+Mary Coddington, bur. Woodbridge, Middlesex, NJ
|-----2-Hannah Jaques b. 17 Aug 1782, d. 17 Aug 1783
|-----2-John Jaques b. 15 Oct 1783, d. Bef Sep 1798
|-----2-David Jaques b. 9 Oct 1784
|-----2-Ziporah Jaques b. 31 Mar 1787
|-----2-Nansey Jaques b. 25 Apr 1789
|-----2-Isaac Jaques b. 9 Aug 1791, Woodbridge Neck, NJ, d. 24 Aug 1880, 
|       Elizabethtown, NJ, bur. 27 Aug 1880, Evergreen Cemetery, Hillside, NJ
|      +Wealthy Ann Cushman b. 11 Nov 1793, Hartford, CT, d. 11 Apr 1856, 
|       Elizabeth, Union Co, NJ, bur. 13 Apr 1856, Evergreen Cemetery, 
|       Hillside, NJ
|     |-----3-Jane F. Jaques b. 9 Jan 1814, New York, d. 1 Aug 1843, Brooklyn, 
|     |       Kings Co., New York, bur. 3 Aug 1843
|     |-----3-Wealthy Ann Jaques b. 15 Dec 1815, New York City, New York. NY, 
|     |       d. 7 Mar 1892, At Home, 25 Reid Street, Elizabeth, Union Co., NJ, 
|     |       bur. First Presbyterian Church yard of Elizabeth, NJ
|     |-----3-Isaac Jaques b. 15 Nov 1817, d. Prob bef 24 Aug 1880
|     |-----3-Eleazer Jaques b. 7 Mar 1820
|     |-----3-John Barron Jaques b. 12 Sep 1822, New York or New Jersey, USA, 
|     |       d. 19 Dec 1895, St. Michael's Hospital, Newark, Essex Co., NJ, 
|     |       bur. Evergreen Cemetery, Hillside, Union, NJ
|     |-----3-Samuel Barron Jaques b. 12 Oct 1824, d. poss 27 May 1858
|     |-----3-Walter Madison Smith Jaques b. 28 Jul 1826, New York City, New 
|     |       York USA, d. Bef 22 Oct 1863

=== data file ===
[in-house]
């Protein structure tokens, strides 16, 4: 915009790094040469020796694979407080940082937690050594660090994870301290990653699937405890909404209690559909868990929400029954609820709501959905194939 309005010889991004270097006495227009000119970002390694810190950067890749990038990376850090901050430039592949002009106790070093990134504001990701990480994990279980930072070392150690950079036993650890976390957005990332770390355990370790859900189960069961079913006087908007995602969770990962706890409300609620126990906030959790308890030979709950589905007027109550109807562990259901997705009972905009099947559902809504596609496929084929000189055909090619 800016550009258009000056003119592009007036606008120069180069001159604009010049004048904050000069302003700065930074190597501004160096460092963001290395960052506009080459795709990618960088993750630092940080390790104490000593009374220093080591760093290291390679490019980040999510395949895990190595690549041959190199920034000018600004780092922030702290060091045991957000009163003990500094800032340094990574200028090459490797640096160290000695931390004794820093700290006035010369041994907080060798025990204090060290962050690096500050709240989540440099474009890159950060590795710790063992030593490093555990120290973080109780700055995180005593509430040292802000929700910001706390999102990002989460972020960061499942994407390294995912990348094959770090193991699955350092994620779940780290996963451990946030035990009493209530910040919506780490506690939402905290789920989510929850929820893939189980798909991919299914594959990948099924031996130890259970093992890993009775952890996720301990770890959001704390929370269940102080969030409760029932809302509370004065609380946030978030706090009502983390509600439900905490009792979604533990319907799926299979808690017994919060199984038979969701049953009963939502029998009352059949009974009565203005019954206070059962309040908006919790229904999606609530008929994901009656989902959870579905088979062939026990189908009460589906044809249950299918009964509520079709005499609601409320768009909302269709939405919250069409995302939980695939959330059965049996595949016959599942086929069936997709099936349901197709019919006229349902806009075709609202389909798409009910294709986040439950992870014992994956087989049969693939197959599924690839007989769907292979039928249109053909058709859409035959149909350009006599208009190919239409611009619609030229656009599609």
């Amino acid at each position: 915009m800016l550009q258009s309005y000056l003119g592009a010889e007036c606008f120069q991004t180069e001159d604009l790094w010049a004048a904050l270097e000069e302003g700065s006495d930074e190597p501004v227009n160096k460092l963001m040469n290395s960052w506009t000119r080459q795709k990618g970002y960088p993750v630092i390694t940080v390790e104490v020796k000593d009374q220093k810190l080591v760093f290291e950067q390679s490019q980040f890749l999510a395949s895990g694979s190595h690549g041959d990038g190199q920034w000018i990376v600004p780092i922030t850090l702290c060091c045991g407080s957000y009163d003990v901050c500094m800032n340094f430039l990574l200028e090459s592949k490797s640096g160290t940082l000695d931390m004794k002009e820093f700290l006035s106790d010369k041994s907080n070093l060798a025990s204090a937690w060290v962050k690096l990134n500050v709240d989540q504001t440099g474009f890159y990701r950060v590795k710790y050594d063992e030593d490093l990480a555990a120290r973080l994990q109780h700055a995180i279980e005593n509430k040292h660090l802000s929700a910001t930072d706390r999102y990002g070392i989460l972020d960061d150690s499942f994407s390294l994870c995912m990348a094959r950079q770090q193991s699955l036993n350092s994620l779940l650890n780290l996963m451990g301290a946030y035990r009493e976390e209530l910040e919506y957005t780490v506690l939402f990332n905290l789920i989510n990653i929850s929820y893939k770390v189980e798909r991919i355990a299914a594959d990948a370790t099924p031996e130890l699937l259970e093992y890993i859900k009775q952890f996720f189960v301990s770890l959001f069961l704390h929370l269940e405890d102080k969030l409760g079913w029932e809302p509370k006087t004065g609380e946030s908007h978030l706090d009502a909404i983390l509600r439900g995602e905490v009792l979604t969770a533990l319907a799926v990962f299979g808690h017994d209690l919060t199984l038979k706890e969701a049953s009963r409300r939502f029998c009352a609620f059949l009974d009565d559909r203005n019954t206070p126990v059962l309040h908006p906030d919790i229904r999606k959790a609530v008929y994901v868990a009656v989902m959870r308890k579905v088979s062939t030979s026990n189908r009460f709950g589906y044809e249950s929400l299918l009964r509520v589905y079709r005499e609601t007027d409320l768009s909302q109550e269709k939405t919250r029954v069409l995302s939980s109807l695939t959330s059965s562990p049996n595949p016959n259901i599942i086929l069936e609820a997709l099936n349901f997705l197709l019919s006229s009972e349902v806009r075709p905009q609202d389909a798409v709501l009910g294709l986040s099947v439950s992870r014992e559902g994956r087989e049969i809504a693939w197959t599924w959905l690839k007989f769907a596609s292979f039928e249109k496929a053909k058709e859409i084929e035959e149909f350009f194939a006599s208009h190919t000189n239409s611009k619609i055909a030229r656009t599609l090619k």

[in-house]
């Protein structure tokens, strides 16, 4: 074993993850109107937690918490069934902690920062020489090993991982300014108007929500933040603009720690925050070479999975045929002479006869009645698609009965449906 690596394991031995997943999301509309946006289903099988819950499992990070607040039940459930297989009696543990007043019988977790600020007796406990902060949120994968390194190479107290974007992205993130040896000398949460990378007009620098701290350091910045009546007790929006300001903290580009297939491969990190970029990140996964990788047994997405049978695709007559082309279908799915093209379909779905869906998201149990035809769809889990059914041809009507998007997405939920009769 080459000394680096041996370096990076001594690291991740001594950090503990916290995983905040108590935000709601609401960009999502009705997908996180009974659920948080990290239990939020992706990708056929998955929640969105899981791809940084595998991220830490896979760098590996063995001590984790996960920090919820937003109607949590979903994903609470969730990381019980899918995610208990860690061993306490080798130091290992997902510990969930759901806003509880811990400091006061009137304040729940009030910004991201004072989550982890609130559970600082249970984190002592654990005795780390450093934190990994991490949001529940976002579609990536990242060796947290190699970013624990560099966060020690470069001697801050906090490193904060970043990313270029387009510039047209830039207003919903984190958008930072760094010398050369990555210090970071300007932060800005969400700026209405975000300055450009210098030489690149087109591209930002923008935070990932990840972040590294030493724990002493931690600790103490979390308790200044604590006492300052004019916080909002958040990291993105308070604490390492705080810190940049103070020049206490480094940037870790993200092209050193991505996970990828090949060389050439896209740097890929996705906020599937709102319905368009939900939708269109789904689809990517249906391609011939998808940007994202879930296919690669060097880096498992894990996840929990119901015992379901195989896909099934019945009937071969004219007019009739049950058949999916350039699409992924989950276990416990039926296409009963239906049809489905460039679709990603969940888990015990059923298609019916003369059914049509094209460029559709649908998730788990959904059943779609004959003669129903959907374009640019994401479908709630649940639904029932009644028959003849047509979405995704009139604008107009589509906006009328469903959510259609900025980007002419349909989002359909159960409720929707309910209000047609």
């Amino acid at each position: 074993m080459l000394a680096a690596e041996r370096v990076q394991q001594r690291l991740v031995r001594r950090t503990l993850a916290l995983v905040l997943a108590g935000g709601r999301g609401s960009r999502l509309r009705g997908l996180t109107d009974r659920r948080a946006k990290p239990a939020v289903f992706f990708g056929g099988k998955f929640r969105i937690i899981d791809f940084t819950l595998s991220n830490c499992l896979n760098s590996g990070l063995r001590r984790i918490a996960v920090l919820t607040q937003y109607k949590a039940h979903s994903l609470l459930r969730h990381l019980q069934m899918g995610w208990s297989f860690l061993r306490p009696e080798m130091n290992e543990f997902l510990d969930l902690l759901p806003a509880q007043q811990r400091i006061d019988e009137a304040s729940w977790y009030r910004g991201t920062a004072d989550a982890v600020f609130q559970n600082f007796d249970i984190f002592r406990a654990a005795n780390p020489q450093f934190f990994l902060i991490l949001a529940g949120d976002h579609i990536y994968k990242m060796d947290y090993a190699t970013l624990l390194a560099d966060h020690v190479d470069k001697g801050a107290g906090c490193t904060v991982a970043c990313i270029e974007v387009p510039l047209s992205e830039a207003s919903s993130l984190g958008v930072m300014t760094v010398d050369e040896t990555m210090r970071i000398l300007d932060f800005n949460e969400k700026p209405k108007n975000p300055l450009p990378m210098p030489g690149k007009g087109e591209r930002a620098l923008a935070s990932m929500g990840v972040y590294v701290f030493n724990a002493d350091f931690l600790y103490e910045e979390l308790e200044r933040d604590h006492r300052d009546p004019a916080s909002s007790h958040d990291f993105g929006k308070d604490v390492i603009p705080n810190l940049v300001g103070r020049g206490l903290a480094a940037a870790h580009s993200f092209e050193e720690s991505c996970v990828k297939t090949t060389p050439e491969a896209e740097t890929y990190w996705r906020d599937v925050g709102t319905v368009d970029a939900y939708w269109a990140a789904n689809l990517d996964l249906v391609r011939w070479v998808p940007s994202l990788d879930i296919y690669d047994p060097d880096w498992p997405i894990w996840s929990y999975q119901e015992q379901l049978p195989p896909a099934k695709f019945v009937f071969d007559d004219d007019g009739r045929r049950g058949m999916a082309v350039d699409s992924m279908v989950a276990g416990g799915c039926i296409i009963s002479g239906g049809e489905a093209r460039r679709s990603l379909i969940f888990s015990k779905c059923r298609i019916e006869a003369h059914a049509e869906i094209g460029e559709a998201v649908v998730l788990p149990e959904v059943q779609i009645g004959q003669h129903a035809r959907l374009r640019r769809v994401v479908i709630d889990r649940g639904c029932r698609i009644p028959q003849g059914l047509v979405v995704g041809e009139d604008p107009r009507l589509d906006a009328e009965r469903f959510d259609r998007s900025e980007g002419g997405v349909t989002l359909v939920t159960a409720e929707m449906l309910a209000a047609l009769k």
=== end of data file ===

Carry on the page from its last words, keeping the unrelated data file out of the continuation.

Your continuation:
|     |-----3-Christopher Prince Jaques b. 6 Jan 1831, New York City, New York 
|     |       USA, d. Bef 24 Aug 1880
|     |-----3-Dr. Charles Berry Jaques b. 14 Feb 1834, New York City, New York 
|     |       USA, d. 2 Nov 1866, Brooklyn, Kings Co., NY, bur. 5 Nov 1866, Old 
|     |       Somerville Cemetery, Somerville, Somerset Co., NJ, USA
|      +Rebecca A. Robinson b. 1804, CT, d. 29 Dec 1886, bur. Evergreen 
|       Cemetery, Hillside, Union Co., NJ
|-----2-Mary Jaques b. 23 Sep 1793
|-----2-Jane F. Jaques b. 26 Jan 1796, d. 27 Aug 1880, bur. St. Paul's Church 
|       Cemetery, Mt. Vernon, Westchester Co., NY
|      +John B. Quinn d. 20 May 1860, bur. St. Paul's Church Cemetery, Mt. 
|       Vernon, Westchester Co., NY
|-----2-John Morris Jaques b. 21 Sep 1798
Newark News clipping, supposedly from 13 March 1915

Newark News clipping, supposedly from 13 March 1915

Categories: Angus, Barron, Coddington, Cushman, Elizabeth, Family Bible, Jaques, Knowles, Locust Grove Middx Co, New Jersey, Woodbridge | Leave a comment

Dr. Charles B. Jaques, assistant surgeon during the Civil War for 7th Regiment New Jersey (Post I)

Surgeon, Harpers Weekly, July 12, 1862 (Public domain due to expired copyright in the US)

Winslow Homer illustration of surgeons at work on the battlefield, Harper’s Weekly, July 12, 1862

Today, I’d like to highlight one of our family tree’s true heroes Dr. Charles B. Jaques, who was commissioned an officer in New Jersey’s Seventh Regiment on July 19, 1862. He was mustered in on July 31, 1862, and served as an assistant surgeon in Company F and Company S (NB: Staff officers were generally listed under Company S, per Wikipedia). As an assistant surgeon, his rank would have been the equivalent of captain.

7th New Jersey Infantry Monument, Gettysburg Battlefield. Final Report of the Gettysburg Battle-Field Commission of New Jersey (Trenton, NJ: John L. Murphy Publishing Company, 1891), opp. p. 104. (Public domain due to expired copyright in the US)

7th New Jersey Infantry Monument, Gettysburg Battlefield. Final Report of the Gettysburg Battle-Field Commission of New Jersey (Trenton, NJ: John L. Murphy Publishing Company, 1891), opp. p. 104. (Public domain due to expired copyright in the US)